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E. coli Outbreak Continues

by Sue Hubbard, M.D.

I was on the treadmill this morning simultaneously watching a plethora of channels on the flat screens TV’s at the gym. One of the headlines at the bottom of the MSNBC screen caught my eye as it read, “deadly virus spreading across Europe”, while the next headline read, “e. coli continues to spread in Europe.”

Unfortunately, there does continue to be concern over the deadly BACTERIA that has been spreading across Germany and has caused illness in at least 10 other European countries as well as several cases in the United States. But the concern is not due to a virus, but a bacterial infection!  Viruses and bacteria essentially have nothing to do with one another except that they can both cause illness.

The bacteria, a new strain of Escherichia coli (E.coli), have caused an outbreak of diarrheal disease with over 2,900 people being infected. Of these, over 500 have suffered life-threatening complications, and there have been 30 deaths reported.

The sickest patients have developed hemolytic uremic syndrome, a kidney disease which may result in renal failure. It seems that this “new” bacteria has caused the most serious illness among previously healthy women, including those that are pregnant. This is unusual as it is typically thought that children and elderly have more serious complications from hemorrhagic E.coli strains. Several of the cases of this specific type of E.coli have been reported in the U.S., with all persons except one having had recent travel to Germany.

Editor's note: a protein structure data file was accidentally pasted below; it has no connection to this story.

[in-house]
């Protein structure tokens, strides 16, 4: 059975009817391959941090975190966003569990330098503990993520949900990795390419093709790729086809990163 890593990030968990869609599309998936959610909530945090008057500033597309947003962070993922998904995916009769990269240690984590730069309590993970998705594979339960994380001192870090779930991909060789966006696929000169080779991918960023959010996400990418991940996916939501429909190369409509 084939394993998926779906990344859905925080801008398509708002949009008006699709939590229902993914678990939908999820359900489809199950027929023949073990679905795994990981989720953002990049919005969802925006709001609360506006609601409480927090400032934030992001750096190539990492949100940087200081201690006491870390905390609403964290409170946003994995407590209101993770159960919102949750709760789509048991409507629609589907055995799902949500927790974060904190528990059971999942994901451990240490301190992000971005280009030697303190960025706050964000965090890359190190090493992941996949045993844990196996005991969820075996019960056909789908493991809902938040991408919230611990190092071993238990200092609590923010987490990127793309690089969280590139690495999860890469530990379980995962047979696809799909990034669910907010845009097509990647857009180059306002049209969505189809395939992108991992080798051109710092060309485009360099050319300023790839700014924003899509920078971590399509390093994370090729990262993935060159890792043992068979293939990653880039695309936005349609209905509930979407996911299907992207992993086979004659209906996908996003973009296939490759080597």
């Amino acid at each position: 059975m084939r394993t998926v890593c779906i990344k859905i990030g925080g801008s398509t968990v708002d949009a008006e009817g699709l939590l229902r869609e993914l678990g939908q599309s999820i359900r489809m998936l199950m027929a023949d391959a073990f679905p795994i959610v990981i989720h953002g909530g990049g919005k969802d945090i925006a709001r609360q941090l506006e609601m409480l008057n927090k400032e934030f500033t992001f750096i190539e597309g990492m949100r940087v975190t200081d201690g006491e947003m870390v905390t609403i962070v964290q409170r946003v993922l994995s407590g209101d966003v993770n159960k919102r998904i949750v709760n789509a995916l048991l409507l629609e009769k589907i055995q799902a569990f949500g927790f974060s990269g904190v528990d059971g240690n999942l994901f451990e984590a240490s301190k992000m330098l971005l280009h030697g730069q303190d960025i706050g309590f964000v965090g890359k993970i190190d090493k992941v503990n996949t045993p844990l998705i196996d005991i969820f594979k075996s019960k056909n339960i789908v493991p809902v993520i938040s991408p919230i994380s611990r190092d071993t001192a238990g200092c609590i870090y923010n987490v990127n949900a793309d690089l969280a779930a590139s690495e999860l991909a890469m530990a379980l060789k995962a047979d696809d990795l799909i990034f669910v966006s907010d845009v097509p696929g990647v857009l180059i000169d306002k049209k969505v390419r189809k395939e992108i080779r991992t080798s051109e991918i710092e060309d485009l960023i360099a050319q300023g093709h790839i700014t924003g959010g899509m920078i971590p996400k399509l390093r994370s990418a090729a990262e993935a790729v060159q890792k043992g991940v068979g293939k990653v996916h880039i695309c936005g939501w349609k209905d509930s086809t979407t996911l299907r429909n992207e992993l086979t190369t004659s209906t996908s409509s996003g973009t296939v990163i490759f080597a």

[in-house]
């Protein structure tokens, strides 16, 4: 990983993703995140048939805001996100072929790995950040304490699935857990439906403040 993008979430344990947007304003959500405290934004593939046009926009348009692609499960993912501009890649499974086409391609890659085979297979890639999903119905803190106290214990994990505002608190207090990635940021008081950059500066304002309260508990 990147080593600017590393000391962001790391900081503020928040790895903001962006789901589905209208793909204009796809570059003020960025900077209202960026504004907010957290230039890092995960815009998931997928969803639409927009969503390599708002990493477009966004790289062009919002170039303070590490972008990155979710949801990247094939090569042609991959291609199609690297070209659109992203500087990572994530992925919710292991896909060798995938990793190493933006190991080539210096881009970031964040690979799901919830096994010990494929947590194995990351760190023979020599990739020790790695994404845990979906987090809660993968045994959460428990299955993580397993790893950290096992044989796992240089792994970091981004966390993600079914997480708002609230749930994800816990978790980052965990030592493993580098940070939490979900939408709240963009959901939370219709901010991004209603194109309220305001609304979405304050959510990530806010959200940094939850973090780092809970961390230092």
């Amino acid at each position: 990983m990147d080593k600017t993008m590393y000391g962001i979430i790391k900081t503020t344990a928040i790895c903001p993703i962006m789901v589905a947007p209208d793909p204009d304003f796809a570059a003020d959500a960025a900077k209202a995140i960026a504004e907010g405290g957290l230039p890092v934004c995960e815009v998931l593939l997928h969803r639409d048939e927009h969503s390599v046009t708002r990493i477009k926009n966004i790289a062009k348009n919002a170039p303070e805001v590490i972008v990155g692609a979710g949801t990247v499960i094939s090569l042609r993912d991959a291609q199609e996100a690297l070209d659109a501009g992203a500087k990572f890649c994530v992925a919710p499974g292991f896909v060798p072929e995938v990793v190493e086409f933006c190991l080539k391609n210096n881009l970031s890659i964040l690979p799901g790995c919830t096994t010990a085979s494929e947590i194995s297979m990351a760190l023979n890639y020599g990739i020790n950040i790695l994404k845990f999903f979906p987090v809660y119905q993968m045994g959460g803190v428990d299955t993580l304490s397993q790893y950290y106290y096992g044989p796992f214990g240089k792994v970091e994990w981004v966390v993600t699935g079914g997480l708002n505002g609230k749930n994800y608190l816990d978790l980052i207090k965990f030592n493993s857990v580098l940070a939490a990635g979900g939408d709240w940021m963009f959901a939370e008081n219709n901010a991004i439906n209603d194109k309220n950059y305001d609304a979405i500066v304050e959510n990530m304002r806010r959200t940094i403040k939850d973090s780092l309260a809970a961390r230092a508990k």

E. coli is a bacteria that had long been known to cause food borne gastroenteritis (vomiting and diarrhea). The bacteria may be found in fecal material and then may be spread via food that has been contaminated.  It was just announced that the most likely source of this E.coli infection is not cucumbers as was previously suspected, but rather by contaminated bean sprouts. The initial source of infection looks to be from a farm worker who has tested positive for E.coli and is thought to have spread the bacteria while working.

The mainstay for preventing any food-borne illness is HANDWASHING!!  It is also important to thoroughly wash fruits and vegetables, especially those that are eaten without being cooked.  Peeling the produce is also a way of helping to prevent disease.

The WHO and also the CDC have put U.S. doctors on alert for this disease. If you or your children develop bloody diarrhea it is important that you seek medical care, and if possible have a stool specimen available for your doctor.

In the meantime, have your children practice good hand washing, especially after using the bathroom!  Remember, this is a bacterial rather than a viral infection. There is a difference.

That’s your daily dose for today. We’ll chat again tomorrow.

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